KERNEL: Our experience of immaterial forms and structures that relate to the concept of the ‘network’ has been perpetuating during the last years. A significant aspect of such condition is an inevitably new—perhaps more broad—awareness in the way we perceive space and physical reality, one that comes with a number of new means that enable social analysis, among others. Seen from a different perspective, the idea and reality of networks could also be considered as the main factor that brought to an unprecedented limit the domination of abstraction over the different facets of everyday reality, rendering even more complex and obscure the operations of contemporary economy and policy. How do you think architecture could navigate and respond today within this field of possible understandings?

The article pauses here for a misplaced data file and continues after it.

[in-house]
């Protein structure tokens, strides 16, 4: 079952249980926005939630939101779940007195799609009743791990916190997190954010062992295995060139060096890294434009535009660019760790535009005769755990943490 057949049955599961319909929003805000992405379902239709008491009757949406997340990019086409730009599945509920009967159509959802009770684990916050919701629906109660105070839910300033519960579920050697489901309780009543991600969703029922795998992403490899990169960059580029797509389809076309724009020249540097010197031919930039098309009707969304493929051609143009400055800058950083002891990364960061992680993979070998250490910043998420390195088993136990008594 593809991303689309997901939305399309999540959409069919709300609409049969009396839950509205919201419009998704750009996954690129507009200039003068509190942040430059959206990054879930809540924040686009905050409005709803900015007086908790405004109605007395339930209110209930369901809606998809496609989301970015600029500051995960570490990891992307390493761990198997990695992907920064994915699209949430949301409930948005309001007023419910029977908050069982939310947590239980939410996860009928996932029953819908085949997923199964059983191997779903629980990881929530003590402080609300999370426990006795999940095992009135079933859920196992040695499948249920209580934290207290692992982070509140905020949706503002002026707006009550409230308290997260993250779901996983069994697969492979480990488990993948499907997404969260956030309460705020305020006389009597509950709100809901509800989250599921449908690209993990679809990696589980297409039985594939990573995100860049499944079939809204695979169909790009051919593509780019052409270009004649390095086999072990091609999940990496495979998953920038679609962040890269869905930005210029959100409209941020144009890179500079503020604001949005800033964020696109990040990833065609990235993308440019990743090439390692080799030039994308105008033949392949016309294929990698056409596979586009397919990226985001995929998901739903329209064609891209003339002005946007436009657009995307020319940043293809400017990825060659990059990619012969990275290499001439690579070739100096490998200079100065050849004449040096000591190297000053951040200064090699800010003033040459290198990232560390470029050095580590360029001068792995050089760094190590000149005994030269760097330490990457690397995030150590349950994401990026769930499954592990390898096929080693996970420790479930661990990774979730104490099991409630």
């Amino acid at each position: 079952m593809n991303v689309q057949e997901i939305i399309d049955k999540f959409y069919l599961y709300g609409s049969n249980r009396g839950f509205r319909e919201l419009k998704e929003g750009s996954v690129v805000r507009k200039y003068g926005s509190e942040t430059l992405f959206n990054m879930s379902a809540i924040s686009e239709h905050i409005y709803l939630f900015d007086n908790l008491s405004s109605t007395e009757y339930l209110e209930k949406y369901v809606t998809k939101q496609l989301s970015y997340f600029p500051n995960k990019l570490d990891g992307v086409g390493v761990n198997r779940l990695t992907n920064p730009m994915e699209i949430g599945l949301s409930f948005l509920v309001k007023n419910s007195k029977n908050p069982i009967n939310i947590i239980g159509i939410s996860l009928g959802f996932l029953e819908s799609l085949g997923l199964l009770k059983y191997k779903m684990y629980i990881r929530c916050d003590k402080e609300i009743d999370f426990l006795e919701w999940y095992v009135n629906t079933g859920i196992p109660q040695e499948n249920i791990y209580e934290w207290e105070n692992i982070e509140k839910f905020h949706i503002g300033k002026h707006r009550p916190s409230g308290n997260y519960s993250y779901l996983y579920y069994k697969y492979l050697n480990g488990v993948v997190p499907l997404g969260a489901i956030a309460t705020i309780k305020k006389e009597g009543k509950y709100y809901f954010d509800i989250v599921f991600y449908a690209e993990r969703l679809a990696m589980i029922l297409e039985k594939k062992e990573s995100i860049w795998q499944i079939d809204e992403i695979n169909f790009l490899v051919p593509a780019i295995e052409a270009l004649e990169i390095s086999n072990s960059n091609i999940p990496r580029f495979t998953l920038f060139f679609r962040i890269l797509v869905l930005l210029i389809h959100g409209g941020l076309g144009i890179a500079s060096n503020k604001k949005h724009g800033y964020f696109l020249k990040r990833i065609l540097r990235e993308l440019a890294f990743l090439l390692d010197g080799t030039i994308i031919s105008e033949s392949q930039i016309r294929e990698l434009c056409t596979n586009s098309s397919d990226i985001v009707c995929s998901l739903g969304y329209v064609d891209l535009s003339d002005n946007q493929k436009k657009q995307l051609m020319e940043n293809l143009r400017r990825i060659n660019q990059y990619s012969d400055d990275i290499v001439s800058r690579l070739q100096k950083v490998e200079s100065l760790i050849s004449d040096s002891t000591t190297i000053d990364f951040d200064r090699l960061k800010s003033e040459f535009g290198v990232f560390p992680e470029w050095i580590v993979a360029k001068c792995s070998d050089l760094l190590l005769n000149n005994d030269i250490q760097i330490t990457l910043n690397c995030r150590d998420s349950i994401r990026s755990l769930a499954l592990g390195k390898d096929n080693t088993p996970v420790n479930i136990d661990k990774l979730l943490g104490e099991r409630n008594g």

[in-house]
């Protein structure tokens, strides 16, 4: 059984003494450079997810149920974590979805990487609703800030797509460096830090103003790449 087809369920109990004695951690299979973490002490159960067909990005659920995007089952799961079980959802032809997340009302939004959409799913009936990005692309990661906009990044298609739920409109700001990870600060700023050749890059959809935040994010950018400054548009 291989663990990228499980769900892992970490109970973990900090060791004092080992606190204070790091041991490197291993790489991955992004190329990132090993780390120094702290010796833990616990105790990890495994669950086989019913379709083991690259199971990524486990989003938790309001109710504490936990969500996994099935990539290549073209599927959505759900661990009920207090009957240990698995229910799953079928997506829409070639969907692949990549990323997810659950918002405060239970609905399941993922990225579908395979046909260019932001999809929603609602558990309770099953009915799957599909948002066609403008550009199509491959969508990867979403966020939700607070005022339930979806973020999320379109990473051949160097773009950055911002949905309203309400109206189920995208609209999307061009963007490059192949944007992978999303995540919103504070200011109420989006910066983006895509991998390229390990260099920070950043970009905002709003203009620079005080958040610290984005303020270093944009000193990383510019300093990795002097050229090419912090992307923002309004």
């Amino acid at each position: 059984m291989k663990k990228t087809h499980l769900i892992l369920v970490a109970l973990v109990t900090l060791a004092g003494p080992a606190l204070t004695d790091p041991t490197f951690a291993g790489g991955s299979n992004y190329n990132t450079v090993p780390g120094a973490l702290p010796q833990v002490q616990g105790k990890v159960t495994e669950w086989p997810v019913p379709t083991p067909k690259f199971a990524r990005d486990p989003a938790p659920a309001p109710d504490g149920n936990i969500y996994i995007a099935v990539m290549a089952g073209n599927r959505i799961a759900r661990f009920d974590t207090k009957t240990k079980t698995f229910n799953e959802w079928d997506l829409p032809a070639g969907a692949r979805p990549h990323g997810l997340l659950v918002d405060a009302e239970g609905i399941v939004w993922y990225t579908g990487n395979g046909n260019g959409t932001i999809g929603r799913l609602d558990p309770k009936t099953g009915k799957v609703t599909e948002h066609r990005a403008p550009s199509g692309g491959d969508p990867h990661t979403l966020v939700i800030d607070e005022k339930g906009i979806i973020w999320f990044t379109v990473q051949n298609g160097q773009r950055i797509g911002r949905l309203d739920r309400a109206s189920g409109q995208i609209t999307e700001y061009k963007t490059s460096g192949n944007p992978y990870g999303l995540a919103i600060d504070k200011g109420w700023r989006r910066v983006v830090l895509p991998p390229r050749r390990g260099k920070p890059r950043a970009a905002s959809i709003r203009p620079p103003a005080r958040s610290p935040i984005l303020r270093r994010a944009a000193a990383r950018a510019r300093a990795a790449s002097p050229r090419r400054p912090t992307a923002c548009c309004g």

mammoth: In Kazys Varnelis’s introduction to The Infrastructural City, a guide to the urban and architectural condition of Los Angeles which uses Los Angeles as a proxy for the state of contemporary urbanism more generally, Varnelis describes the city as a composite of what he calls “networked ecologies”: “hypercomplex systems produced by technology, laws, political pressures, disciplinary desires, environmental constraints and a myriad other pressures, tied together with feedback mechanisms”. By virtue of their complexity, these networked ecologies serve to obscure the processes by which cities are generated and maintained, as you have pointed out with your question. Bruno Latour refers to such entities as “black boxes”; in Graham Harman’s paraphrase, a black box is an object whose “internal properties…do not count…as we are concerned only with its input and output.” The black boxing of networked ecologies presents several serious problems for democratic societies, including the difficulty of marshaling resources to support the maintenance or construction of infrastructures whose function and necessity is not well-understood and ignorance of the potential of those networked ecologies to generate alternative spatial, material, and social configurations (the possibility that things might be other than the way that they are). One of the key roles that we see for architecture within the contemporary city is the exploration and translation of these networks; and that activity lends itself to the construction of understandings and relations (themselves networks) that can serve as foundations for intervention. We think, for instance, of the American landscape architect Kate Orff’s Petrochemical America, a collaboration with landscape photographer Richard Misrach that describes and sorts the dense web of relationships that bind together the American thirst for petrochemicals and a particular stretch of heavily industrialized alluvial territory along the Mississippi River between Baton Rouge and New Orleans known colloquially as ‘Cancer Alley’. By revealing the connections between commonplace petrochemical products like plastic grocery bags and the heavily polluted towns, refineries, and waterways of Cancer Alley, Petrochemical America permits a reading of consequences across wildly divergent scales whose dissimilarity typically inhibits understanding. Another excellent example is Roger Sherman’s L.A. Under the Influence, which formalizes the logic of legal and financial trading around urban property in a manner that permits those activities to be drawn into the architectural design process. We’ve also made this a focus of mammoth’s work. Our study of the Blue Plains Advanced Wastewater Treatment Plant in Washington, DC explains the inner-workings of a black box infrastructure which takes wastewater and sewage inputs and produces clean water, and frames this event within the global anthropogenically-influenced water cycle. “Atlas of iPhone Landscapes” read the iPhone not as a discrete object held complete in the hand, but as an extract from and product of a large set of globally-networked landscapes, from enormous zinc mines in the Australian Outback to the surprisingly physical architecture of the internet. And an on-going study with the Ex-Ex research collaborative, Isthmus, is exploring the spatial ramifications of the in-progress expansion of the Panama Canal, both within the Panamanian Isthmus itself and in ports up and down the Atlantic Coast of the Americas, readying themselves for post-expansion increases in traffic.